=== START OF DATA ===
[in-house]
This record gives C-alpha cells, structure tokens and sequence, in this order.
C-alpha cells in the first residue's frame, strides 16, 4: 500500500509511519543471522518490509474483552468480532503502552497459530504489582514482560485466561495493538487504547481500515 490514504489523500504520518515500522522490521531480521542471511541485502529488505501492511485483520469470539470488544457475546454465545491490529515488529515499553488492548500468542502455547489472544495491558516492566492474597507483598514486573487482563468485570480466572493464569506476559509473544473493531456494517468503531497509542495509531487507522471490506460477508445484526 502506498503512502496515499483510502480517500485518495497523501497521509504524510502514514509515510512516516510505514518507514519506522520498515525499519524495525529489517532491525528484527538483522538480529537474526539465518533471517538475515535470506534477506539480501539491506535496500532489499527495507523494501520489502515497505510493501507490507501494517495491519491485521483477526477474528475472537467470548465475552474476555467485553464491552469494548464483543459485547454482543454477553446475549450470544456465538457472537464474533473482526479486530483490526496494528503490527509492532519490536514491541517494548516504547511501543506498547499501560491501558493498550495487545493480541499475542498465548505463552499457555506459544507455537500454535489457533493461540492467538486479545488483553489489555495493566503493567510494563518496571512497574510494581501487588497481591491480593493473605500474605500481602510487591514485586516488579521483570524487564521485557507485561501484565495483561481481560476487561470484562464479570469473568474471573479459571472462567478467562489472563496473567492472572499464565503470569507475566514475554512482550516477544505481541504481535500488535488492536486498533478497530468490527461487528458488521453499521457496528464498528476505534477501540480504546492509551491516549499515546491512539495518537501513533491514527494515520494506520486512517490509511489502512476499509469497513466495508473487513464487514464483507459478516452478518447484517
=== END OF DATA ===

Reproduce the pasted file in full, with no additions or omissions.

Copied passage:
[in-house]
This record gives C-alpha cells, structure tokens and sequence, in this order.
C-alpha cells in the first residue's frame, strides 16, 4: 500500500509511519543471522518490509474483552468480532503502552497459530504489582514482560485466561495493538487504547481500515 490514504489523500504520518515500522522490521531480521542471511541485502529488505501492511485483520469470539470488544457475546454465545491490529515488529515499553488492548500468542502455547489472544495491558516492566492474597507483598514486573487482563468485570480466572493464569506476559509473544473493531456494517468503531497509542495509531487507522471490506460477508445484526 502506498503512502496515499483510502480517500485518495497523501497521509504524510502514514509515510512516516510505514518507514519506522520498515525499519524495525529489517532491525528484527538483522538480529537474526539465518533471517538475515535470506534477506539480501539491506535496500532489499527495507523494501520489502515497505510493501507490507501494517495491519491485521483477526477474528475472537467470548465475552474476555467485553464491552469494548464483543459485547454482543454477553446475549450470544456465538457472537464474533473482526479486530483490526496494528503490527509492532519490536514491541517494548516504547511501543506498547499501560491501558493498550495487545493480541499475542498465548505463552499457555506459544507455537500454535489457533493461540492467538486479545488483553489489555495493566503493567510494563518496571512497574510494581501487588497481591491480593493473605500474605500481602510487591514485586516488579521483570524487564521485557507485561501484565495483561481481560476487561470484562464479570469473568474471573479459571472462567478467562489472563496473567492472572499464565503470569507475566514475554512482550516477544505481541504481535500488535488492536486498533478497530468490527461487528458488521453499521457496528464498528476505534477501540480504546492509551491516549499515546491512539495518537501513533491514527494515520494506520486512517490509511489502512476499509469497513466495508473487513464487514464483507459478516452478518447484517